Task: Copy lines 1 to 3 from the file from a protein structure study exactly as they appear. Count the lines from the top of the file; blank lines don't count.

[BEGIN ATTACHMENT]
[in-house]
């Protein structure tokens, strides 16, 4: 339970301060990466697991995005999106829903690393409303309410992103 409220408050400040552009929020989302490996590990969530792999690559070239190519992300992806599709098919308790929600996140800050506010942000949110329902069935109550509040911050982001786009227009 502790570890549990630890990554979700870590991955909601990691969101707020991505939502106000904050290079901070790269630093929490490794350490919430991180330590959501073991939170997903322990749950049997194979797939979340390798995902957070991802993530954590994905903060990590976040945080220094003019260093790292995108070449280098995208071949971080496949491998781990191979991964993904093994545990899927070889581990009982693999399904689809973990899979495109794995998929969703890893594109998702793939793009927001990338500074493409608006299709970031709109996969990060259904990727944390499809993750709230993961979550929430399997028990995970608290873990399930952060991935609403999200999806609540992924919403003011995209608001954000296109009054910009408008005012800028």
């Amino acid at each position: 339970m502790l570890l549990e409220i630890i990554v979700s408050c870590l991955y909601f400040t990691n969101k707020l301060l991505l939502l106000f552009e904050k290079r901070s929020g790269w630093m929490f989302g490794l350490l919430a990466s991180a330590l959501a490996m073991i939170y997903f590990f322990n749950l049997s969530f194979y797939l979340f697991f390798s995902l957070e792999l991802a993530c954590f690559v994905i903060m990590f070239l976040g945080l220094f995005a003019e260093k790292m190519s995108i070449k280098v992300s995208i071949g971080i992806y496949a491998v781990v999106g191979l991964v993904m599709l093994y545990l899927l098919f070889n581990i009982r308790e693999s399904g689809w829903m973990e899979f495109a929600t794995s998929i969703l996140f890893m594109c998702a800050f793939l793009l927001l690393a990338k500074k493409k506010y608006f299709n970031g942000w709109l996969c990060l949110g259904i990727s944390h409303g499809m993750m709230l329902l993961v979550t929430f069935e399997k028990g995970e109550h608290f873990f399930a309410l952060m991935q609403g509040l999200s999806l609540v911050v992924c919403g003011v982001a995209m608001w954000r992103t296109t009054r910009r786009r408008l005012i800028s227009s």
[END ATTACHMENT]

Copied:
[in-house]
């Protein structure tokens, strides 16, 4: 339970301060990466697991995005999106829903690393409303309410992103 409220408050400040552009929020989302490996590990969530792999690559070239190519992300992806599709098919308790929600996140800050506010942000949110329902069935109550509040911050982001786009227009 502790570890549990630890990554979700870590991955909601990691969101707020991505939502106000904050290079901070790269630093929490490794350490919430991180330590959501073991939170997903322990749950049997194979797939979340390798995902957070991802993530954590994905903060990590976040945080220094003019260093790292995108070449280098995208071949971080496949491998781990191979991964993904093994545990899927070889581990009982693999399904689809973990899979495109794995998929969703890893594109998702793939793009927001990338500074493409608006299709970031709109996969990060259904990727944390499809993750709230993961979550929430399997028990995970608290873990399930952060991935609403999200999806609540992924919403003011995209608001954000296109009054910009408008005012800028």
């Amino acid at each position: 339970m502790l570890l549990e409220i630890i990554v979700s408050c870590l991955y909601f400040t990691n969101k707020l301060l991505l939502l106000f552009e904050k290079r901070s929020g790269w630093m929490f989302g490794l350490l919430a990466s991180a330590l959501a490996m073991i939170y997903f590990f322990n749950l049997s969530f194979y797939l979340f697991f390798s995902l957070e792999l991802a993530c954590f690559v994905i903060m990590f070239l976040g945080l220094f995005a003019e260093k790292m190519s995108i070449k280098v992300s995208i071949g971080i992806y496949a491998v781990v999106g191979l991964v993904m599709l093994y545990l899927l098919f070889n581990i009982r308790e693999s399904g689809w829903m973990e899979f495109a929600t794995s998929i969703l996140f890893m594109c998702a800050f793939l793009l927001l690393a990338k500074k493409k506010y608006f299709n970031g942000w709109l996969c990060l949110g259904i990727s944390h409303g499809m993750m709230l329902l993961v979550t929430f069935e399997k028990g995970e109550h608290f873990f399930a309410l952060m991935q609403g509040l999200s999806l609540v911050v992924c919403g003011v982001a995209m608001w954000r992103t296109t009054r910009r786009r408008l005012i800028s227009s």